[Numpy-discussion] np.nan and ``is``

Christian Heimes lists@cheimes...
Fri Sep 19 15:04:19 CDT 2008


Andrew Dalke wrote:
> There are a few things that Python-the-language guarantees are singleton
> objects which can be compared correctly with "is".  Those are:
> 
>    True, False, None

The empty tuple () and all interned strings are also guaranteed to be 
singletons. String interning is used to optimize code on C level. It's 
much faster to compare memory addresses than objects. All strings can be 
interned through the builtin function intern like s = intern(s). For 
Python 3.x the function was moved in the the sys module and changed to 
support str which are PyUnicode objects.


> So, back to NaN.  There's no guarantee NaN is a singleton
> object, so testing with "is" almost certainly is wrong.
> In fact, at the bit-level there are multiple NaNs.  A
> NaN (according to Wikipedia) fits the following bit pattern.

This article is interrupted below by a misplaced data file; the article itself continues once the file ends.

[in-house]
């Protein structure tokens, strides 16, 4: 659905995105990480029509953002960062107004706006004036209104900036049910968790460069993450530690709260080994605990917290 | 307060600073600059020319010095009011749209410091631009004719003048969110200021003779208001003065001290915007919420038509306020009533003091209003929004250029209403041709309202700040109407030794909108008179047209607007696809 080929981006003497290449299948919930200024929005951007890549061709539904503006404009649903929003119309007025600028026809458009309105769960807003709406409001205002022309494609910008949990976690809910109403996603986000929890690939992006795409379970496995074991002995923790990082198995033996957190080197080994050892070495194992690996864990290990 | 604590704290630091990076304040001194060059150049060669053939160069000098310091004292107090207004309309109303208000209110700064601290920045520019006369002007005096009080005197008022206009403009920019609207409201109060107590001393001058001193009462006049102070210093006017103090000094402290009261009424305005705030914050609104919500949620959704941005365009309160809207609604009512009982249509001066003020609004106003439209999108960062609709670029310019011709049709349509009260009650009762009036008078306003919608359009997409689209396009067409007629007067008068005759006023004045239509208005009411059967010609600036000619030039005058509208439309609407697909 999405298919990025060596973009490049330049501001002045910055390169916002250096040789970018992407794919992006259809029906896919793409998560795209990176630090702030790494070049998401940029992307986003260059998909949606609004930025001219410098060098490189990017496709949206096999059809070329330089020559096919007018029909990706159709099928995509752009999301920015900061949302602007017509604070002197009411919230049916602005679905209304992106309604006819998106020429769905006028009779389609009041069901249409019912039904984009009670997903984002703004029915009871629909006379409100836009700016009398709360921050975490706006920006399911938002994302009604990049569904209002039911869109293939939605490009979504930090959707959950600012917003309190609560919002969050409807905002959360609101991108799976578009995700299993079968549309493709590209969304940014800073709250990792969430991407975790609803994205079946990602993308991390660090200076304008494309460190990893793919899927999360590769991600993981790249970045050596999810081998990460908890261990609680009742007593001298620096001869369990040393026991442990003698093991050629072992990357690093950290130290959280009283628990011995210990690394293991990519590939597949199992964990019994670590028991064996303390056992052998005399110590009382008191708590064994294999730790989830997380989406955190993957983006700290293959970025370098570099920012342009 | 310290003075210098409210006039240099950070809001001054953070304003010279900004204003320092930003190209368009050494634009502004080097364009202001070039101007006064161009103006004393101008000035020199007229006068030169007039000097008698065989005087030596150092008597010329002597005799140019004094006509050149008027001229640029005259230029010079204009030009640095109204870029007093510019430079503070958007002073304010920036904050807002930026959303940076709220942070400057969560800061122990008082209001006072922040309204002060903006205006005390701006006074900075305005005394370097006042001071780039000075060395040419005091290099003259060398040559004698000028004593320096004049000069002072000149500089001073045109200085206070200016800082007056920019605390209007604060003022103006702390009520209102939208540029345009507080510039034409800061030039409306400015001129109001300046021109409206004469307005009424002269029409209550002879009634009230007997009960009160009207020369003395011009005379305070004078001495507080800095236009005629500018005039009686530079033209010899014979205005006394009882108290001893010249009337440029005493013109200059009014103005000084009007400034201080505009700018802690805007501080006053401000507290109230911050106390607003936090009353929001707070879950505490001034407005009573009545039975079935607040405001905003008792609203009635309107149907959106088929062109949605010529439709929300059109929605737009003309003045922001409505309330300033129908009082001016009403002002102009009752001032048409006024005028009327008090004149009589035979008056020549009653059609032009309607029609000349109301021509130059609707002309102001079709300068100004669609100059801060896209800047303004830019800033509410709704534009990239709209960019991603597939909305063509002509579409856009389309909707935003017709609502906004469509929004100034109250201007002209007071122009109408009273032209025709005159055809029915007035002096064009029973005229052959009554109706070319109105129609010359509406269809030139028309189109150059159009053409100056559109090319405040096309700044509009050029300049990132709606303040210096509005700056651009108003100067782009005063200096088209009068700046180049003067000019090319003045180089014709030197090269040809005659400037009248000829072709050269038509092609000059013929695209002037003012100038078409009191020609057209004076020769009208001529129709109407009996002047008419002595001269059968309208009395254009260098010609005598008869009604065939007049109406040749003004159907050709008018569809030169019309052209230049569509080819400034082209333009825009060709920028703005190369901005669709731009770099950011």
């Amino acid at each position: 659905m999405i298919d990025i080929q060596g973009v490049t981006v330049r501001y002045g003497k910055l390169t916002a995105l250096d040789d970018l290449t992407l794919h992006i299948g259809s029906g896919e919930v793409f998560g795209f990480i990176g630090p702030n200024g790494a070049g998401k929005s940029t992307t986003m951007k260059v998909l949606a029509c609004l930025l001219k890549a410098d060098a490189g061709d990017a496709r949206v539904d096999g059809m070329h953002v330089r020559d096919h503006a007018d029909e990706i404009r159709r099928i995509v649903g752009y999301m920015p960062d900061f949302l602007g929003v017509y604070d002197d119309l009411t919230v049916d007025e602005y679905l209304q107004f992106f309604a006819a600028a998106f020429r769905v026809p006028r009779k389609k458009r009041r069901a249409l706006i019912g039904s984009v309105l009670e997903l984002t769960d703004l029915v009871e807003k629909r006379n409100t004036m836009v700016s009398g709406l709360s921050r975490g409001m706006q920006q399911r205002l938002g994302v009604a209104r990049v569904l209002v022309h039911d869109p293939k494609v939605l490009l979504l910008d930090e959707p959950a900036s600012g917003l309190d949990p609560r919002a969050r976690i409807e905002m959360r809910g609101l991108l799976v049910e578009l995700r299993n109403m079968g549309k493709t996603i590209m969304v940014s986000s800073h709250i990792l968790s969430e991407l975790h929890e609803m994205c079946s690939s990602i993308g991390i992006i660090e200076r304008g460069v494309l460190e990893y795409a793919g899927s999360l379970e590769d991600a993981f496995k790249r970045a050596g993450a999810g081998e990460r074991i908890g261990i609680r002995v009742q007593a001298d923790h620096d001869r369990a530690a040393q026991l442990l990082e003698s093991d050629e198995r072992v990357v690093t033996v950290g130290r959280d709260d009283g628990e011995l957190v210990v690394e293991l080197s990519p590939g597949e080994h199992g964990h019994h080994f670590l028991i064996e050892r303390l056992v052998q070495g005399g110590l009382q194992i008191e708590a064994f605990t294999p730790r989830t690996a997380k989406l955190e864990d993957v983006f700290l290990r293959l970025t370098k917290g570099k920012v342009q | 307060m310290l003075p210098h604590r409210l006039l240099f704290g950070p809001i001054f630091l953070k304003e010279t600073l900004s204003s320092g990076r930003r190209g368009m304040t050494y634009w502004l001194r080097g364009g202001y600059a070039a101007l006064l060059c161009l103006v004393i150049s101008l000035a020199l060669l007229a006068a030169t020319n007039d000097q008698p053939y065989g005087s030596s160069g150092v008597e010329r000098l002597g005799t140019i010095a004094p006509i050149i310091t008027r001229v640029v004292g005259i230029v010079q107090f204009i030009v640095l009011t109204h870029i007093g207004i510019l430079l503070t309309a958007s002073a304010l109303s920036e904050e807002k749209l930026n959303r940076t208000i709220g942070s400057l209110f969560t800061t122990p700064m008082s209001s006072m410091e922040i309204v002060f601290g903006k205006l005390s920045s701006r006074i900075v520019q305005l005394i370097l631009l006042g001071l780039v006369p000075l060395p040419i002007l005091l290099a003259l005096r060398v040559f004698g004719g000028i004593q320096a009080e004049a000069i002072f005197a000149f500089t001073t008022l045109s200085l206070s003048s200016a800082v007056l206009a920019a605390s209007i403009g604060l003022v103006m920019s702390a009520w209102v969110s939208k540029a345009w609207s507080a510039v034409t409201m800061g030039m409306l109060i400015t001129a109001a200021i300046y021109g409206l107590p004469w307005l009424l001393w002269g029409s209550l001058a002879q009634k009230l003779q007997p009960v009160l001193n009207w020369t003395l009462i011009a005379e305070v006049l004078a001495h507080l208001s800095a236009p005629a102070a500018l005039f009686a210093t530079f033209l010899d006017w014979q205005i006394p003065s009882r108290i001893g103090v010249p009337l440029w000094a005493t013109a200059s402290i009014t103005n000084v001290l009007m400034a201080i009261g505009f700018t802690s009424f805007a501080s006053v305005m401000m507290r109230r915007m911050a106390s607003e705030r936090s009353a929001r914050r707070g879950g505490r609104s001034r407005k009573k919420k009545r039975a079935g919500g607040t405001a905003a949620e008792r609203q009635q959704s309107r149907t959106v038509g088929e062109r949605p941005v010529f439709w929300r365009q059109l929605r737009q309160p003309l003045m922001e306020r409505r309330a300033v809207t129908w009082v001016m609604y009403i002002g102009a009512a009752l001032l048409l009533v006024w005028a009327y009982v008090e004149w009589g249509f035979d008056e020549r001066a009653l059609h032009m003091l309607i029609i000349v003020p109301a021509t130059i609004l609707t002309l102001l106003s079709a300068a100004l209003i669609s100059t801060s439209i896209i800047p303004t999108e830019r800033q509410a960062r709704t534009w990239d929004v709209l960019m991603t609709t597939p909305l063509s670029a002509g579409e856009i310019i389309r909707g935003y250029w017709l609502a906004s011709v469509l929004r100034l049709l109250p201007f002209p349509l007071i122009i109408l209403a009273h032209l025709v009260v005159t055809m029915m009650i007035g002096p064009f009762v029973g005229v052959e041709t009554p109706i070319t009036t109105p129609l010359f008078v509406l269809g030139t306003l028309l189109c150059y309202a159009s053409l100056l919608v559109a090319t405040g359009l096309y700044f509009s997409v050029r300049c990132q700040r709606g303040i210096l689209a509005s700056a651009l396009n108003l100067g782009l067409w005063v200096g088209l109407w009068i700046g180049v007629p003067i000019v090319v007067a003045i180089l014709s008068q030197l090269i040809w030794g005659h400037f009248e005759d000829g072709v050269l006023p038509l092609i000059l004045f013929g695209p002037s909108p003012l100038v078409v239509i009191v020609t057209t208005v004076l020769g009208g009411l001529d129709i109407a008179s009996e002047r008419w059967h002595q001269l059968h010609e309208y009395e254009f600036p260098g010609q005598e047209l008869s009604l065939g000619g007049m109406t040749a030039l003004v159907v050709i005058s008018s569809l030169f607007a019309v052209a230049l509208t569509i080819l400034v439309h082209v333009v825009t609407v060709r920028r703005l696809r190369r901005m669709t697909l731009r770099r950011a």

> 
>    NaN: x11111111axxxxxxxxxxxxxxxxxxxxxx. x = undefined. If a = 1,
> 
>    it is a quiet NaN, otherwise it is a signalling NaN.

The definition is correct for all doubles on IEEE 754 aware platforms. 
Python's float type uses the double C type. Almost all modern computers 
have either hardware IEEE 754 support or software support for embedded 
devices (some mobile phones and PDAs). 
http://en.wikipedia.org/wiki/IEEE_754-1985

The Python core makes no difference between quiet NaNs and signaling 
NaNs. Only errno, input and output values are checked to raise an 
exception. We were discussion the possibility of a NaN singleton during 
our revamp of Python's IEEE 754 and math support for Python 2.6 and 3.0. 
But we decided against it because the extra code and cost wasn't worth 
the risks. Instead I added isnan() and isinf() to the math module.

All checks for NaN, inf and the sign bit of a float must be made through 
the appropriate APIs - either the NumPy API or the new APIs for floats.

Hope to shed some light on things
Christian



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